Microcontroller 20 is an integrated circuit chip providing a microprocessor, programmable memory (PROM), erasable memory (RAM), analog to digital converting means and other logic operations. In a preferred embodiment, microcontroller 20 is a Motorola M68HC11 chip.
Microcontroller 20 receives input data from water temperature sensor 42. As shown in FIG. 3, water temperature sensor 42 is positioned within assembly 8 so as to provide data regarding the temperature of the water delivered from spout 17. Water temperature sensor 42 is a diode or a thermistor. Water temperature sensor 42 has two terminals and is placed in the stream of water exiting from the water mixing valve 30. Water temperature sensor 42 provides an output voltage corresponding to the water temperature to microcontroller 20. Using the output voltage and a look-up table stored in memory, microcontroller 20 can determine the actual temperature of the water flowing past temperature sensor 42.
Microcontroller 20 also receives input data from overflow detection electrodes 71 and 75. Electrodes 71 and 75 are used to fill basin 132 to a predetermined water level and, further, to prevent an overflow of water from the basin 132. The height of adjustable electrode 71 within basin 132 sets the predetermined water level. When the water level in basin 132 rises to electrode 71, an electrical path between electrodes 75, which is attached to a metallic part of drain 74, and electrode 71 is completed. The water in basin 132 acts as a conductive means so that a continuity signal may be transmitted from one electrode to the other. Microcontroller 20 is programmed to prohibit additional water flow from spout 17 by adjusting the input valves of the water mixing valve 30 to a closed position when the overflow protection circuit is completed.
Microcontroller 20 further receives input data from proximity sensors 10, 11, and 12. Proximity sensors 10, 11, and 12 are of the same construction. FIG. 5 shows an electrical block diagram of a proximity sensor. Each sensor 10, 11, and 12 is comprised of an emitter driver 59, an infrared light emitter 62, a phototransistor 9, and a receiver circuit 61 enclosed in a grounded sensor housing.
Microcontroller 20 is programmed to generate and deliver a signal having one or more electrical pulses to emitter driver 59. The electrical pulses generated by microcontroller 20 are transformed by emitter driver 59 and emitter 62 into pulses of infrared light. To reduce the amount of time emitter 62 is operating and conserve energy, each electrical pulse is preferably of a short duration. The pulses of infrared light from emitter 62 are optically focused to a distant point by a lens.
Phototransistor 9 is located adjacent emitter 62 to receive reflected pulses of infrared light. Phototransistor 9 and receiver circuit 61 transform the reflected pulses of infrared light into an electrical signal to be analyzed by microcontroller 20. If the number of pulses received by phototransistor 9 equal the number of pulses emitted by emitter 62, then microcontroller 20 will further analyze the amplitude of the reflected pulses. Different amplitudes of the reflected pulses correspond to different distances between a reflecting object and emitter 62.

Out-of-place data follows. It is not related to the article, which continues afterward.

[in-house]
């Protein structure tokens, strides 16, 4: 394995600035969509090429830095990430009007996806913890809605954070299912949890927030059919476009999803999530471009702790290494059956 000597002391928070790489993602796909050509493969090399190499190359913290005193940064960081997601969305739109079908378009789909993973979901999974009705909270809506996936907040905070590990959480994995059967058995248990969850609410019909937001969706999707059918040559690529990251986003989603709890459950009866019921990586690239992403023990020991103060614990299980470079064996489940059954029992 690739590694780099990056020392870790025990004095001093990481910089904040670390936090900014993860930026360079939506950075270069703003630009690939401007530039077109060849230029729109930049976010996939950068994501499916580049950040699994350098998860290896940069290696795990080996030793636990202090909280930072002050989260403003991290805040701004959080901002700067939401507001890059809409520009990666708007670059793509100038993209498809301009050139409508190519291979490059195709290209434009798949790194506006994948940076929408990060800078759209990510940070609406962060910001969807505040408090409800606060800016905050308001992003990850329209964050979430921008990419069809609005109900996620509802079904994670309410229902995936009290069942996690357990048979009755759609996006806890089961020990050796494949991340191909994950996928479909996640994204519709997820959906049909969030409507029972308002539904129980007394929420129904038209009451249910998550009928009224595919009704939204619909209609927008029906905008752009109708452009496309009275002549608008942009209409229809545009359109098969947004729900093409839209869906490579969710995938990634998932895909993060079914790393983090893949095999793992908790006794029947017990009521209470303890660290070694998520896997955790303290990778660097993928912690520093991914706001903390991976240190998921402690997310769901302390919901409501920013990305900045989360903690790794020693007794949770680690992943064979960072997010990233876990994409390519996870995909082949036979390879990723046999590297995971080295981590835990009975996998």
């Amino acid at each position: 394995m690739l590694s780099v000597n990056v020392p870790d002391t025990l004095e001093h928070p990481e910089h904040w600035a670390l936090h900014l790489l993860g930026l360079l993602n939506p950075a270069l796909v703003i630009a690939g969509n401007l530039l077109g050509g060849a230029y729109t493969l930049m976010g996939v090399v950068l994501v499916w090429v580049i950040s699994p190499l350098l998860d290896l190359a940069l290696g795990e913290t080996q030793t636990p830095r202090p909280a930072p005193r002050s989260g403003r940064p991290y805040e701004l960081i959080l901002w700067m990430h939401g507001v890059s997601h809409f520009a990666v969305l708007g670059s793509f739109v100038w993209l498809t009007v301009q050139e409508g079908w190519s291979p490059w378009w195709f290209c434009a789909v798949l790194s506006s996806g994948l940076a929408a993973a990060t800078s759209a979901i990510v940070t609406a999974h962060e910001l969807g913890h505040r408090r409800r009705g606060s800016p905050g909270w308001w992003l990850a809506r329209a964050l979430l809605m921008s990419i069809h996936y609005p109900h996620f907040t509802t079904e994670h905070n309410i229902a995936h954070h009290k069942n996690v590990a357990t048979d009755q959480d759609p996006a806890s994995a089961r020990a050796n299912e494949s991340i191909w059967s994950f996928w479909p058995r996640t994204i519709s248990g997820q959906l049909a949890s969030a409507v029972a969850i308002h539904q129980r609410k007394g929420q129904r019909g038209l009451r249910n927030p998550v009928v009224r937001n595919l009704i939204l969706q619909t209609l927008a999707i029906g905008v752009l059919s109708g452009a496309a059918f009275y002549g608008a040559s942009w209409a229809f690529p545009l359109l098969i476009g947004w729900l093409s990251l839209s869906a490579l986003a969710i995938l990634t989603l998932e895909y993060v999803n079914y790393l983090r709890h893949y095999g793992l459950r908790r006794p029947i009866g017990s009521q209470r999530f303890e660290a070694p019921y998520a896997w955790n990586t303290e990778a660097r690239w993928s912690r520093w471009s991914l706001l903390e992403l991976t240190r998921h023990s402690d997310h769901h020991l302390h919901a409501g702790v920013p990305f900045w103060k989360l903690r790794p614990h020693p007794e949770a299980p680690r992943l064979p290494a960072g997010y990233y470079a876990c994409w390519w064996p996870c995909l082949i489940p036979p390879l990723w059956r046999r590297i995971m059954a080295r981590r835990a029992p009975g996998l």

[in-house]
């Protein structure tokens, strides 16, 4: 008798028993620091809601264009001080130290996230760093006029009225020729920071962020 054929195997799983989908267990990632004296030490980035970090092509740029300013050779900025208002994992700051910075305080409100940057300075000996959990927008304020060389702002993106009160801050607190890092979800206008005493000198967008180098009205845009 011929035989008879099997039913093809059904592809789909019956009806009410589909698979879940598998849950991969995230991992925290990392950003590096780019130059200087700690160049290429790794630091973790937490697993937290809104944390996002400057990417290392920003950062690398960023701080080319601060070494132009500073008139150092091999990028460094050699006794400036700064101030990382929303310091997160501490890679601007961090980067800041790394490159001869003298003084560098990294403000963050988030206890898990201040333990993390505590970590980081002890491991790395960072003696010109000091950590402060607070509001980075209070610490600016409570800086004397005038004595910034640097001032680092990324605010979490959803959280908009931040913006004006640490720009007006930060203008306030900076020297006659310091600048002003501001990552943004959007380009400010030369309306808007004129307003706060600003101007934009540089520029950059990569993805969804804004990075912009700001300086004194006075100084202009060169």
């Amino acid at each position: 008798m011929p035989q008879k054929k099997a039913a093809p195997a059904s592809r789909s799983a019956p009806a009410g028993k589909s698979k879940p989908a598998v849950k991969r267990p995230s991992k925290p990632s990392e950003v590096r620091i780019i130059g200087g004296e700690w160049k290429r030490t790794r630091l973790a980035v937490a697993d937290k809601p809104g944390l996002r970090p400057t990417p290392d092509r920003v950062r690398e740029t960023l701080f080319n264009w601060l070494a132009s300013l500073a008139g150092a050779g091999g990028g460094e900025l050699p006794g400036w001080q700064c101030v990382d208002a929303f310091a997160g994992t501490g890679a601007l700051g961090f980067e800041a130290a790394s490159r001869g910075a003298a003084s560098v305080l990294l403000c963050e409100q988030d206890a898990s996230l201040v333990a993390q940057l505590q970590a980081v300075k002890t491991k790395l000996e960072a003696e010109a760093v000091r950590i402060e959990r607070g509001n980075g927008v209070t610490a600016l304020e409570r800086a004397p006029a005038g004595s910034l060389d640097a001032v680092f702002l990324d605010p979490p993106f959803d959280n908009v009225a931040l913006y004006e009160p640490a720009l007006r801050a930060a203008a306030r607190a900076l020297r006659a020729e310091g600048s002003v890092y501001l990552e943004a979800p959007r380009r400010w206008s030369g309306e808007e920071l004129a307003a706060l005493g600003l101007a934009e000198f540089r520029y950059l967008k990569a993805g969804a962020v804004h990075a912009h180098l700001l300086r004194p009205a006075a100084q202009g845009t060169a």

Microcontroller 20 is programmed to process this distance calculation as an input request from a user. With regard to a proximity sensor for controlling water temperature, microcontroller 20 may be programmed to recognize a large distance as a request for hot water and a smaller distance as a request for cooler or colder water or vice versa. With regard to a proximity sensor for controlling water flow, microcontroller 20 may be programmed to recognize a large distance as a request for a high flow and a smaller distance as a request for a lower flow or vice versa. Microcontroller 20 is programmed to ignore pulses resulting from reflections from non-moving objects near assembly 8 such as walls, mirrors, etc.
FIG. 6 shows an electrical schematic of a phototransistor circuit 60 and the receiver circuit 61. To maintain a constant amplifying factor in different lighting and temperature conditions, phototransistor circuit 60 includes transistors T1, T2, and T3 and diode D1. Receiver circuit 61 includes phototransistor circuit 60, capacitors C1, C2, and C3 resistors R1 and R2, and an operational amplifier A1. The output of phototransistor circuit 60 is amplified by operational amplifier A1. Resistor R2 is a variable resistor used to adjust the sensitivity of receiver circuit 61. The middle pin of variable resistor R2 is connected to an analog to digital converter within microcontroller 20.
Motors 23 and 24 are controlled by microcontroller 20 through motor drivers 50 and 51 respectively. Motors 23 and 24 with gear reducers 39 and 139 respectively rotate control piece 401 and thereby control the water temperature and water flow exiting the mixing valve. Microcontroller 20 is programmed to operate motors 23 and 24 based upon input data received from proximity sensors 10, 11, and 12.
After a first connection or reconnection of the power supply, assembly 8 must be reset as the microcontroller 20 is programmed. This reset requires a current detector. Two current detection circuits monitor the operation of motors 23 and 24. FIG. 7 shows an electrical schematic of a current detection circuit. The current detection circuit provides a trigger signal to microcontroller 20 when the input valve controlled by motor 23 has reached the end of its course.
The current detection circuit includes a resistor R3, an operational amplifier A2, and a Schmitt Trigger ST1 having an adjustable trigger level. Resistor R3 is coupled in series with motor 23. Operational amplifier A2 amplifies the voltage across resistor R3 and inputs the amplified voltage to Schmitt Trigger ST1. When the input voltage to Schmitt Trigger ST1 rises above the predetermined trigger level, a trigger signal is transmitted to microcontroller 20. In operation, as motor 23 moves its respective input valve near the end of its course, the current through motor 23 and resistor R3 increases, the voltage across R3 increases, and a trigger signal is transmitted to microcontroller 20.